Health Services Dietitian Advocates for Intuitive Eating
At a discussion Tuesday in the Lowell House small dining room, Michelle P. Gallant, a clinical dietitian at Harvard University Health Services, explained to a group of about 20 attendees how to stay healthy and happy through a concept called "intuitive eating."
Gallant began the discussion, organized by the Harvard College Health Advocacy Program, by covering a few principles fundamental to intuitive eating, such as the elimination of unsustainable fad diets from ideology and lifestyle.
"Intuitive eating is about having a healthy relationship with food and your body," Gallant said. "It's about enjoying food and honoring your body's signals of hunger and fullness. Intuitive eating means letting go of all the guilt that surrounds food."
After an initial introduction of this eating lifestyle, Gallant discussed a few other essentials when adopting intuitive eating. She said students must be reliable about feeding themselves whenever they are hungry and constantly engage with their bodies while eating to determine if they are full and how different foods make them feel.
In response to one question about late-night snacking from an attendee, Gallant commented that students should have good snacks available in rooms and never go to sleep hungry. She recommended a process of trial and error to find the foods that enabled students to perform at high productivity late in the night. Some foods she recommended to begin with included yogurt, fruit, wholegrain crackers, and popcorn.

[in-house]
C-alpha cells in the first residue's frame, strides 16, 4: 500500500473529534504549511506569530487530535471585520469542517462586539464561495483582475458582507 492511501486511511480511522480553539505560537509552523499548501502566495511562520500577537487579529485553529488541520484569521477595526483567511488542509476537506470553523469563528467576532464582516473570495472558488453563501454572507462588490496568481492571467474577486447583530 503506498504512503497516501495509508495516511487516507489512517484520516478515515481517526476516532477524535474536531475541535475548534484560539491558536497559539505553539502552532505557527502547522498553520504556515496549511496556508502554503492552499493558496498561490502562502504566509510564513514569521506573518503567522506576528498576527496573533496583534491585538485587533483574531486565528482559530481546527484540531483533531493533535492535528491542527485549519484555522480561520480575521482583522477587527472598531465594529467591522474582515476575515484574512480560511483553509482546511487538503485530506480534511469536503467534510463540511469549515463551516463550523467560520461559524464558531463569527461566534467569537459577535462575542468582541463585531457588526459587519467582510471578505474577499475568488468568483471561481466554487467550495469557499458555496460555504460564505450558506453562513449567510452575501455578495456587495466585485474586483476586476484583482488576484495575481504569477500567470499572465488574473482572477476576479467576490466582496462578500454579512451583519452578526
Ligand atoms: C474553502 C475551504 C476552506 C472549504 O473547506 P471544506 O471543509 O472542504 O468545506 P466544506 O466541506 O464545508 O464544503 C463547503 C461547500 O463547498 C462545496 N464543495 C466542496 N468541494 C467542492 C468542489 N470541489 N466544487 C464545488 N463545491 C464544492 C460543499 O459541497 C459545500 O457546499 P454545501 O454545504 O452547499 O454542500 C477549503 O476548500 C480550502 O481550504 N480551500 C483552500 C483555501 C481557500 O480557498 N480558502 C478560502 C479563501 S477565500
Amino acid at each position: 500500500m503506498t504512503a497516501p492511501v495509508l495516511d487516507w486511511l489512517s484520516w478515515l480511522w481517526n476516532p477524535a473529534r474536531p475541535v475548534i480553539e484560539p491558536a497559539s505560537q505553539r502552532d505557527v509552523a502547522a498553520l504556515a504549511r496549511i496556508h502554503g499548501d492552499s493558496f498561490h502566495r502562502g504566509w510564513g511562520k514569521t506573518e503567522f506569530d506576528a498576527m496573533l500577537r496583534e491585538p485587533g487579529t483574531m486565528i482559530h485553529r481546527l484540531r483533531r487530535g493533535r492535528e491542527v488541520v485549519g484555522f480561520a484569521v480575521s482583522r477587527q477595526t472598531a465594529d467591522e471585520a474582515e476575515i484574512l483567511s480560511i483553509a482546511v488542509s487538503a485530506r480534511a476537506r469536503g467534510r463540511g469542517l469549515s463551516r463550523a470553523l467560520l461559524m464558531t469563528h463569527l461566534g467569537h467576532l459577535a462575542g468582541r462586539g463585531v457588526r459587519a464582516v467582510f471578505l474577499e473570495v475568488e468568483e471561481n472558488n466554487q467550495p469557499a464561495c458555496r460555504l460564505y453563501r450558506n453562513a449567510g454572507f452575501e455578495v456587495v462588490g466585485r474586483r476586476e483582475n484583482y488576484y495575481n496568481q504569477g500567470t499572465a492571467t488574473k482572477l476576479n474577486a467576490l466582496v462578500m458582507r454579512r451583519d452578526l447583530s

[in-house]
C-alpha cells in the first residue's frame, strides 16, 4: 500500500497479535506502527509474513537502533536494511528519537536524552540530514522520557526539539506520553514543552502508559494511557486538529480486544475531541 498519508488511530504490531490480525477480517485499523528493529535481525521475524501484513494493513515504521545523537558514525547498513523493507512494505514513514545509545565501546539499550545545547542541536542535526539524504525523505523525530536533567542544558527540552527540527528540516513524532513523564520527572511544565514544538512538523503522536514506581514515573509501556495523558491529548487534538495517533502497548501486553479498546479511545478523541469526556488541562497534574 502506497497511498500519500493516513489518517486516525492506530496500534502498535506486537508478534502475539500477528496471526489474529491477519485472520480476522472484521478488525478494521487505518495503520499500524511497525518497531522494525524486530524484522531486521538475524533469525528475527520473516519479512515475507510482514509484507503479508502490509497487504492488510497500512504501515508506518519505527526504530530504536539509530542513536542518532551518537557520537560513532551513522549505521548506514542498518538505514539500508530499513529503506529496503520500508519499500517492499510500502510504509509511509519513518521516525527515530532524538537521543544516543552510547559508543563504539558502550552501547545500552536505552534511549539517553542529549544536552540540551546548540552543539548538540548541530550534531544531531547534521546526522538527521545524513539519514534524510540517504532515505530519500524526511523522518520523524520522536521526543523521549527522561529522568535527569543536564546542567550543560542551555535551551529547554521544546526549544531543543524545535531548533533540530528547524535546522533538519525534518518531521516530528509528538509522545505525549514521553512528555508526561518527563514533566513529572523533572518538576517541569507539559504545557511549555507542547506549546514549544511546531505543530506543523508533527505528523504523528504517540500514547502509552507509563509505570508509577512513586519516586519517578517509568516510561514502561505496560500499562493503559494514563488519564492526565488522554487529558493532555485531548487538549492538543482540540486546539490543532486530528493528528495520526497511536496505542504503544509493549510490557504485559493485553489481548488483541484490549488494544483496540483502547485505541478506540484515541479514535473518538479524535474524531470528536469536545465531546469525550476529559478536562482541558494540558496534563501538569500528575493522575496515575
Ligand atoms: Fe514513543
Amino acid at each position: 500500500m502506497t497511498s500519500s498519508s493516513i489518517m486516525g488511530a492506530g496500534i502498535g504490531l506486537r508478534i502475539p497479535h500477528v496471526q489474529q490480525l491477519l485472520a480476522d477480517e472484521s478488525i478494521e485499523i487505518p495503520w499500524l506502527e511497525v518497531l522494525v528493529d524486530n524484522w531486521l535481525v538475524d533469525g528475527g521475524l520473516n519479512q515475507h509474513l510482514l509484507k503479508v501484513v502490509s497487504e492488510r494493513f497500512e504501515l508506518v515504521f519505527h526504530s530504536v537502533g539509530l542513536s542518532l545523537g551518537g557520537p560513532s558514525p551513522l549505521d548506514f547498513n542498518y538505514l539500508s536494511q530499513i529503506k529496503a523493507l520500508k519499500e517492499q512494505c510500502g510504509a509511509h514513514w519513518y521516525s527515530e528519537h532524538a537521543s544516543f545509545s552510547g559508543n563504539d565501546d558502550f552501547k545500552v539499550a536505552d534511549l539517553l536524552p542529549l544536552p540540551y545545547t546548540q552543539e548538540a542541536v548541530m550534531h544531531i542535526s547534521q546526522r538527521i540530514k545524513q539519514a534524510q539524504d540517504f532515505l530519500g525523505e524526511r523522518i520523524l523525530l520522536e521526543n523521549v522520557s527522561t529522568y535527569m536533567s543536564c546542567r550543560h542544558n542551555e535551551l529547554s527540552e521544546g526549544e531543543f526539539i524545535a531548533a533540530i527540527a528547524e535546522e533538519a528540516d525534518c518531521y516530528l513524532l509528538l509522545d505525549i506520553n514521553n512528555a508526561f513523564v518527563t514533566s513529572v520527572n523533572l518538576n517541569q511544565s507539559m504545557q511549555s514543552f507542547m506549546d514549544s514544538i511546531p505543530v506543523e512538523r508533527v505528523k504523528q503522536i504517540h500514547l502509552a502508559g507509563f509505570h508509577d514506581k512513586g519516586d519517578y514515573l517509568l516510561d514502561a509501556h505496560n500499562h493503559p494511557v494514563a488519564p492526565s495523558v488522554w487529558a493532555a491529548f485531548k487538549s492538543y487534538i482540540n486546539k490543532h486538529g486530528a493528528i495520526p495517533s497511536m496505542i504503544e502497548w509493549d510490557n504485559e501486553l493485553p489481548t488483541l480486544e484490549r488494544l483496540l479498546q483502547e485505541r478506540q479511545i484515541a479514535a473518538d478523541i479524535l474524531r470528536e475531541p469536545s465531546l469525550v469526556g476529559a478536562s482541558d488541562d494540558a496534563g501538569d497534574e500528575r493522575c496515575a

In an interview, event co-organizer Justin S. Reynolds '17 emphasized the negative impact of many modern dieting practices.
"When it comes to fad diets I would say they are terrible and doing more harm than good. They make people think the wrong way about food : Eating has been and should always be a natural process," said Reynolds.
Gita Bhattacharya '16, another organizer of the discussion, said she wanted to expose other members of the College to the lifestyle of intuitive eating.
"I think there is a huge shift for students when they come from high school to college as [they] are coming from a very structured environment of food where someone is cooking for [them], to an environment where there is so much choice and an unlimited meal plan, which can be very overwhelming for some," she said.
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